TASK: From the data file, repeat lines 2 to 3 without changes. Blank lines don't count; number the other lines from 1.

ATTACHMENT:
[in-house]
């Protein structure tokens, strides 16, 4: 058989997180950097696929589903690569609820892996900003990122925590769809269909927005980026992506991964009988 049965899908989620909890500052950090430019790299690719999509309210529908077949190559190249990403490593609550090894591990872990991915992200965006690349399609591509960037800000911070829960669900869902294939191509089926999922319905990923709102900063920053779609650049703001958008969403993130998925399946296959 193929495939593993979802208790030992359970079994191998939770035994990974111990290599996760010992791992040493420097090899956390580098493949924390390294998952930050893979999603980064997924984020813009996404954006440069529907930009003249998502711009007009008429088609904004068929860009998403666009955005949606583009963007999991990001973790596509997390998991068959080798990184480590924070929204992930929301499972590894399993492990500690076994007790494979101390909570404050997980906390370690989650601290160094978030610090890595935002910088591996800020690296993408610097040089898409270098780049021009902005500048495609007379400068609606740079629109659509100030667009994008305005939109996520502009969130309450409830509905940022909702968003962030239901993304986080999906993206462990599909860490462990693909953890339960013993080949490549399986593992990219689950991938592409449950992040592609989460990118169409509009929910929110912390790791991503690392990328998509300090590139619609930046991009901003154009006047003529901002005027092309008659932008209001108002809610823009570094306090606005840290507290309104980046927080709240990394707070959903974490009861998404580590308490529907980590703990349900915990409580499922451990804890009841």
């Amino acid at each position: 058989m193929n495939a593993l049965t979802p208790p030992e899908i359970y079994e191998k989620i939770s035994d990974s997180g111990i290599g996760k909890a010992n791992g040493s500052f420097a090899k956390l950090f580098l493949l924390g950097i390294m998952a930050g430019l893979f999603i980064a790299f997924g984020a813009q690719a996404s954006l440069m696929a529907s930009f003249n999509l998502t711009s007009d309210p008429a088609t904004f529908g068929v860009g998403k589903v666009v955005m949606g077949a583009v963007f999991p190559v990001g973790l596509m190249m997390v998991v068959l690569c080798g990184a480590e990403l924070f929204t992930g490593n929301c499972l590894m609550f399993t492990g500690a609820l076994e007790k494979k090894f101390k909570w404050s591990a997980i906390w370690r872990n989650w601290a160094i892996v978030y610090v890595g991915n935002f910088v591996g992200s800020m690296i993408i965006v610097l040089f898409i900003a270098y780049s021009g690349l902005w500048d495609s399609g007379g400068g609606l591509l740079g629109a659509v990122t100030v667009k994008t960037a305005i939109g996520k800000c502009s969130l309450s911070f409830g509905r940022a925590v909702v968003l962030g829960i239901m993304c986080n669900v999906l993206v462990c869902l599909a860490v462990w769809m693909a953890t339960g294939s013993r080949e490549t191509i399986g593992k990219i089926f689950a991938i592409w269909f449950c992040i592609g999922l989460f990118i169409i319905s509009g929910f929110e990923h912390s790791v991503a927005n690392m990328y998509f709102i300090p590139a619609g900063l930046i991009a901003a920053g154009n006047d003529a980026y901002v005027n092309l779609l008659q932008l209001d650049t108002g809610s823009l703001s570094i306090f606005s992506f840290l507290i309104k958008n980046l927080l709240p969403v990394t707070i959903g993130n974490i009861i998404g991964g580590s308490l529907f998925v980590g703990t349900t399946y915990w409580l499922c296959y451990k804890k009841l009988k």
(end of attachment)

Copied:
């Protein structure tokens, strides 16, 4: 058989997180950097696929589903690569609820892996900003990122925590769809269909927005980026992506991964009988 049965899908989620909890500052950090430019790299690719999509309210529908077949190559190249990403490593609550090894591990872990991915992200965006690349399609591509960037800000911070829960669900869902294939191509089926999922319905990923709102900063920053779609650049703001958008969403993130998925399946296959 193929495939593993979802208790030992359970079994191998939770035994990974111990290599996760010992791992040493420097090899956390580098493949924390390294998952930050893979999603980064997924984020813009996404954006440069529907930009003249998502711009007009008429088609904004068929860009998403666009955005949606583009963007999991990001973790596509997390998991068959080798990184480590924070929204992930929301499972590894399993492990500690076994007790494979101390909570404050997980906390370690989650601290160094978030610090890595935002910088591996800020690296993408610097040089898409270098780049021009902005500048495609007379400068609606740079629109659509100030667009994008305005939109996520502009969130309450409830509905940022909702968003962030239901993304986080999906993206462990599909860490462990693909953890339960013993080949490549399986593992990219689950991938592409449950992040592609989460990118169409509009929910929110912390790791991503690392990328998509300090590139619609930046991009901003154009006047003529901002005027092309008659932008209001108002809610823009570094306090606005840290507290309104980046927080709240990394707070959903974490009861998404580590308490529907980590703990349900915990409580499922451990804890009841």
């Amino acid at each position: 058989m193929n495939a593993l049965t979802p208790p030992e899908i359970y079994e191998k989620i939770s035994d990974s997180g111990i290599g996760k909890a010992n791992g040493s500052f420097a090899k956390l950090f580098l493949l924390g950097i390294m998952a930050g430019l893979f999603i980064a790299f997924g984020a813009q690719a996404s954006l440069m696929a529907s930009f003249n999509l998502t711009s007009d309210p008429a088609t904004f529908g068929v860009g998403k589903v666009v955005m949606g077949a583009v963007f999991p190559v990001g973790l596509m190249m997390v998991v068959l690569c080798g990184a480590e990403l924070f929204t992930g490593n929301c499972l590894m609550f399993t492990g500690a609820l076994e007790k494979k090894f101390k909570w404050s591990a997980i906390w370690r872990n989650w601290a160094i892996v978030y610090v890595g991915n935002f910088v591996g992200s800020m690296i993408i965006v610097l040089f898409i900003a270098y780049s021009g690349l902005w500048d495609s399609g007379g400068g609606l591509l740079g629109a659509v990122t100030v667009k994008t960037a305005i939109g996520k800000c502009s969130l309450s911070f409830g509905r940022a925590v909702v968003l962030g829960i239901m993304c986080n669900v999906l993206v462990c869902l599909a860490v462990w769809m693909a953890t339960g294939s013993r080949e490549t191509i399986g593992k990219i089926f689950a991938i592409w269909f449950c992040i592609g999922l989460f990118i169409i319905s509009g929910f929110e990923h912390s790791v991503a927005n690392m990328y998509f709102i300090p590139a619609g900063l930046i991009a901003a920053g154009n006047d003529a980026y901002v005027n092309l779609l008659q932008l209001d650049t108002g809610s823009l703001s570094i306090f606005s992506f840290l507290i309104k958008n980046l927080l709240p969403v990394t707070i959903g993130n974490i009861i998404g991964g580590s308490l529907f998925v980590g703990t349900t399946y915990w409580l499922c296959y451990k804890k009841l009988k």